Small RNAs in Plants
Small RNAs associated with RNA silencing have emerged as an essential regulatory component in eukaryotes. Although their widespread existence was revealed only a decade ago, remarkable progress has been made toward our understanding of their biogenesis and cellular function. In plants, the small RNA-mediated regulatory mechanisms are involved in many important biological processes including developmental timing, pattern formation, epigenetic silencing of transposable elements, response to environmental stress, and defense against invading pathogens. Emerging evidence also indicates the involvement of small RNAs in epigenetic reprogramming associated with germ cell and embryo development during sexual reproduction. In this chapter, we provide an overview on the conserved molecular machinery that has evolved to give rise to microRNAs (miRNAs) and several distinct classes of small interfering RNAs (siRNAs) in plants, including heterochromatin-associated siRNAs (hc-siRNAs), trans-acting siRNAs (ta-siRNAs), and natural cis-antisense transcripts-associated siRNAs (nat-siRNAs). These are followed by a description on the cellular function and regulatory targets for each class of these endogenous small RNAs. While the focus of the book is on miRNAs, it is our hope that this chapter will serve as a brief introduction to the plant small RNA world.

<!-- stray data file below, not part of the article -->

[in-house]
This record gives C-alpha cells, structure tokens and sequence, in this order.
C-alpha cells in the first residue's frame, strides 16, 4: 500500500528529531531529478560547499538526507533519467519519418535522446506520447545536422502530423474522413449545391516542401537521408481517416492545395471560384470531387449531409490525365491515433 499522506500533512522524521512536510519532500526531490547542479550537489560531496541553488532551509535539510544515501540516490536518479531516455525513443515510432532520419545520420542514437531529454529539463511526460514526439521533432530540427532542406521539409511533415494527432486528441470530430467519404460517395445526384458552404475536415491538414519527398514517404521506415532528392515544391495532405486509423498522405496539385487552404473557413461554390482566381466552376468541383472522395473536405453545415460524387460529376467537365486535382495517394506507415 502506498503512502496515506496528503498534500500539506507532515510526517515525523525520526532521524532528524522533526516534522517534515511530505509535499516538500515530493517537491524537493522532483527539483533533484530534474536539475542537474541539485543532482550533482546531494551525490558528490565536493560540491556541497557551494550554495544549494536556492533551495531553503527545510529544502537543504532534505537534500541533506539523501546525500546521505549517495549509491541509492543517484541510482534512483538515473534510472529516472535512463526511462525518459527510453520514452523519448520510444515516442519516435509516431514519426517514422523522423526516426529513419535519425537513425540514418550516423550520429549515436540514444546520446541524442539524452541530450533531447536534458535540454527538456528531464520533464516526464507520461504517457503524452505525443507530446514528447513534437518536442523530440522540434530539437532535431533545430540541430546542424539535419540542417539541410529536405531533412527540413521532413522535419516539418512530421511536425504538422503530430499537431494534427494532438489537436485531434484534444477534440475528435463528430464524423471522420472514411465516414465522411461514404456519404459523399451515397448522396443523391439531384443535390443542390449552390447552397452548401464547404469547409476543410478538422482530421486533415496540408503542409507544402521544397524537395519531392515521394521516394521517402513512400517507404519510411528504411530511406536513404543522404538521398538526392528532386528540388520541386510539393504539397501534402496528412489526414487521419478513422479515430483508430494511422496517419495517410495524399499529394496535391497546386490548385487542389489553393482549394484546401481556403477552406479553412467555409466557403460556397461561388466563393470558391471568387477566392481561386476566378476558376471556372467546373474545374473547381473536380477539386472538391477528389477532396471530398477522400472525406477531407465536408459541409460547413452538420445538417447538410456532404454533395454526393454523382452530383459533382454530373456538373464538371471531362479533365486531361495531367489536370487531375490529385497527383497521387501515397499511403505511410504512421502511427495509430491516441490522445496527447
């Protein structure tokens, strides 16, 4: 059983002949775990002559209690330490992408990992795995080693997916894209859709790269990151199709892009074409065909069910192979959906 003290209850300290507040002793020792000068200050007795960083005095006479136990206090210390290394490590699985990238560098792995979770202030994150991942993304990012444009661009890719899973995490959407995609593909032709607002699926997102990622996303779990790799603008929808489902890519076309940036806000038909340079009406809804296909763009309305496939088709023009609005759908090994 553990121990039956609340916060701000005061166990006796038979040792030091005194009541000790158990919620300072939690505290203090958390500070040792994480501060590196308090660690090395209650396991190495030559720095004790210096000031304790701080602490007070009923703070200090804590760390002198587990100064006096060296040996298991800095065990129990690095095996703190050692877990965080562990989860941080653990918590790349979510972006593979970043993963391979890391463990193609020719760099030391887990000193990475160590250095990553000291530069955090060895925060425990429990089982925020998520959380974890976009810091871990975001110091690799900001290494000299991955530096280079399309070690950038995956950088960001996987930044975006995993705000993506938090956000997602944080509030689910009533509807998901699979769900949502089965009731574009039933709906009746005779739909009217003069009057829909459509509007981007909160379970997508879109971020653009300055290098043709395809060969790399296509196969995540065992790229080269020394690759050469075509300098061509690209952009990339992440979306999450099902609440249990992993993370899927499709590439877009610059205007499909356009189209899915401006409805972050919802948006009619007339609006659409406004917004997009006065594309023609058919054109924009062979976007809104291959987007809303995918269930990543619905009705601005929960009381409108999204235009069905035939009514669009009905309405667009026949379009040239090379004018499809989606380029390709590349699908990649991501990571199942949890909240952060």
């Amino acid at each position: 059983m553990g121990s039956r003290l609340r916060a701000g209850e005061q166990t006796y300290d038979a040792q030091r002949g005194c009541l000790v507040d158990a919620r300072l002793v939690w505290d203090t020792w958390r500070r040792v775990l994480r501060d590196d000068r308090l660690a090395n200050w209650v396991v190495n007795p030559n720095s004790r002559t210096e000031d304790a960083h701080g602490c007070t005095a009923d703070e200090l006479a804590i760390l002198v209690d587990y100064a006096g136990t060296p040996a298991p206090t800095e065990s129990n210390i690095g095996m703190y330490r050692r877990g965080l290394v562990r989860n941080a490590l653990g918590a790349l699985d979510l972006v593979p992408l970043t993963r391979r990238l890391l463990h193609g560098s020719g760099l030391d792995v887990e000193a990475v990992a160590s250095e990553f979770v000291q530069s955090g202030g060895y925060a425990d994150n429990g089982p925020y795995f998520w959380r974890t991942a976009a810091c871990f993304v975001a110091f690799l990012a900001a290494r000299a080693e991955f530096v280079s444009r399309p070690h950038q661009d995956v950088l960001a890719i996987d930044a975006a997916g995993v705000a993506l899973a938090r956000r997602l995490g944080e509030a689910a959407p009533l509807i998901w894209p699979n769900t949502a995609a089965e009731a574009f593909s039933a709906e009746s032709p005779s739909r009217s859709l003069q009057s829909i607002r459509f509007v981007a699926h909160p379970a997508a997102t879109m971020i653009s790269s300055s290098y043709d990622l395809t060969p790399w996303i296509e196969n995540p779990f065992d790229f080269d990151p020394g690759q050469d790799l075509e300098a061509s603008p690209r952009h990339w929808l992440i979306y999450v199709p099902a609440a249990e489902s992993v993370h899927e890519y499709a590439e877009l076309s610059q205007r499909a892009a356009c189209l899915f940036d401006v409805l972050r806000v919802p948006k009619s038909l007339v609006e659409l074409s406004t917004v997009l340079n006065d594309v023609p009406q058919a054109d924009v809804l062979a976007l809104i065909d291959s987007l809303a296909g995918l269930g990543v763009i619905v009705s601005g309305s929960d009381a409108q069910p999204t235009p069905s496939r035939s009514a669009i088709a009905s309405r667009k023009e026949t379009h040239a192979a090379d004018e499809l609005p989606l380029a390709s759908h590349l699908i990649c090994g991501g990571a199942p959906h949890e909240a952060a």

KeywordsSmall RNAs Plant miRNAs Transcriptional Gene Silence Biogenesis Pathway Endogenous Small RNAs
We thank Matthew Olson for critically reading the manuscript. We apologize to colleagues whose relevant work could not be covered due to space limitations. Research in our laboratory is currently supported by grants from the US National Institutes of Health and the Southwest Consortium on Plant Genetics and Water Resources (to Z.X.).
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